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6 years 29 weeks ago
 
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If you wanted to hangout with Chinese friends, yes you were out of line.  Calling their customs stupid in front of their friends and work mates is just plain rude.  You're living in China and hanging out with Chinese people.  Insulting them will gain you no sympathy.  If you have a problem enjoying recreation the Chinese way, don't go out with them.  Just hang out with fellow expats.  The good news is you know what to expect from the Chinese.  Next time, just say no to an invitation.

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6 years 29 weeks ago
 
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Drining alone has some social advantages !

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6 years 29 weeks ago
 
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My local friends, as well as Ch. friends back home country, would probably consider this stupid and fake as well. I dunno it sounds about as stupid as some of the frat boy customs people did in university, "I'm insecure and 21-years-old, Daddy bought me a GMC and this is the first time I have been away from Mommy, so I'm going to blast loud (c)rap music while driving off to buy a keg so we can throttle s****y beer while another of our homosocialite friends holds us upside down by the ankles", if some foreigner came to my country and made fun of that idiotic custom, I would agree. OP should find better friends. Or just enjoy your own company and savour friends when they come along.

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6 years 29 weeks ago
 
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Was that your first time out eating with Chinese people? You should know they do this everytime. You should just go with the flow. At least you didn't have to drink baijiu.

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6 years 29 weeks ago
 
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I am proud of u. good for u.  I'm so tired of hearing turn a blind-eye to these things here. fk 'em. I tell them everyday exactly what I think and tuff shit. 

 

party misery has happened to me more than once too, 'invited' after I'm already in the car thinking being driven home from a meeting to some restaurant that they think is hi-end/special only to sit there 2 hours listening to them yell at each other, eat communal shit-food, smoke 1,880 cigarettes, offer me (non-smoker) a cig every few seconds, and offer a ganbei every few seconds.   I'll usually do the first ganbei and take a sip (mmm, warm beer Tongue ), I never chug it down like the morons say is manners. after that I pretty much ignore them all and wait in Purgatory until they break it up.  Their idea of a good time just absolutely is at odds with mine, and I dare say is at odds with most other non-sino peoples.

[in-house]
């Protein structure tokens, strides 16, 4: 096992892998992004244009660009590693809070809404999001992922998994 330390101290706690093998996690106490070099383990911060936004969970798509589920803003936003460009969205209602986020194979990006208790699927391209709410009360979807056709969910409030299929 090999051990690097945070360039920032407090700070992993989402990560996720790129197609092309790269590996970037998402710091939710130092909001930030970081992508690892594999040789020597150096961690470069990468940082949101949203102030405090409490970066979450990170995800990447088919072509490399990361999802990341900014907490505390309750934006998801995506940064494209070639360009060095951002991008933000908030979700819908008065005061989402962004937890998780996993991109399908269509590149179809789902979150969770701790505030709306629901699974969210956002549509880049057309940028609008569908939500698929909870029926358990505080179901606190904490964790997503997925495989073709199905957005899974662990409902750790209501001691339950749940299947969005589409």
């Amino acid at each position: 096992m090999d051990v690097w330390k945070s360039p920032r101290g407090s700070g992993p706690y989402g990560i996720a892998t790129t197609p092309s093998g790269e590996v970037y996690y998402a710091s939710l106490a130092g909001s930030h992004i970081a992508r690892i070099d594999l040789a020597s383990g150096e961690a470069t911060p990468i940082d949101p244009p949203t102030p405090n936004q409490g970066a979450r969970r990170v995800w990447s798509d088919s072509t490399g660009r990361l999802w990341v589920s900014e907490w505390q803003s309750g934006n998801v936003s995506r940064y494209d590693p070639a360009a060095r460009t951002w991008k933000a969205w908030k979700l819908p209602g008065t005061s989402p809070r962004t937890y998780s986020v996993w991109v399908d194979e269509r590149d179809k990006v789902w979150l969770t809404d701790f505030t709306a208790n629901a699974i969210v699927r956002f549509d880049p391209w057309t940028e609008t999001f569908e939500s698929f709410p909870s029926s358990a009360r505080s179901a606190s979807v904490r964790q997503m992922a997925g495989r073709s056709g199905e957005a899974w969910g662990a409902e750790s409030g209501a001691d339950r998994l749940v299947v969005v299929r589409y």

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6 years 29 weeks ago
 
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In a vacuum, yes, it was insensitive. But considering the situation, i think appropriate.

I like you have become so sick and tired of rude chinese people in general that I couldnt bear to spend an ounce of effort making them feel good about themselves. In fact i take a little pleasure in cutting them down.

Do you like China?

Nope

Why? The pollution?

Nah thats ok.

The weather?

Nah, the weather is fine.

So why?

I dont like chinese people. I saw a bird on tv last night that was literally smarter than 80% of you.

So why are you here??

Oh, i like taking the women and making more money than you. Have a good day!

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6 years 29 weeks ago
 
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I don't quite get it? Your buddy invited everyone so he would be expected to pay... correct? But you wanted everyone to split it? 

 

In this case, you made him lose face on a few counts as he was most likely going to pay for the dinner and drinks and Chinese hate discussing who is going to pay. Also, you know how they like to toast... that's how they break the ice... you calling his idea stupid in front of new company is kind of cutting his leg out from under him. I would have countered with something like, "let's just all do one quick toast to new and old friends and be done with it, then drink normally."

 

I agree with you that a lot of Chinese stuff is dumb as hell but you handled it without tact and finesse. If he isn't really a friend you care about, then no big deal but if he is a good friend you went over the line.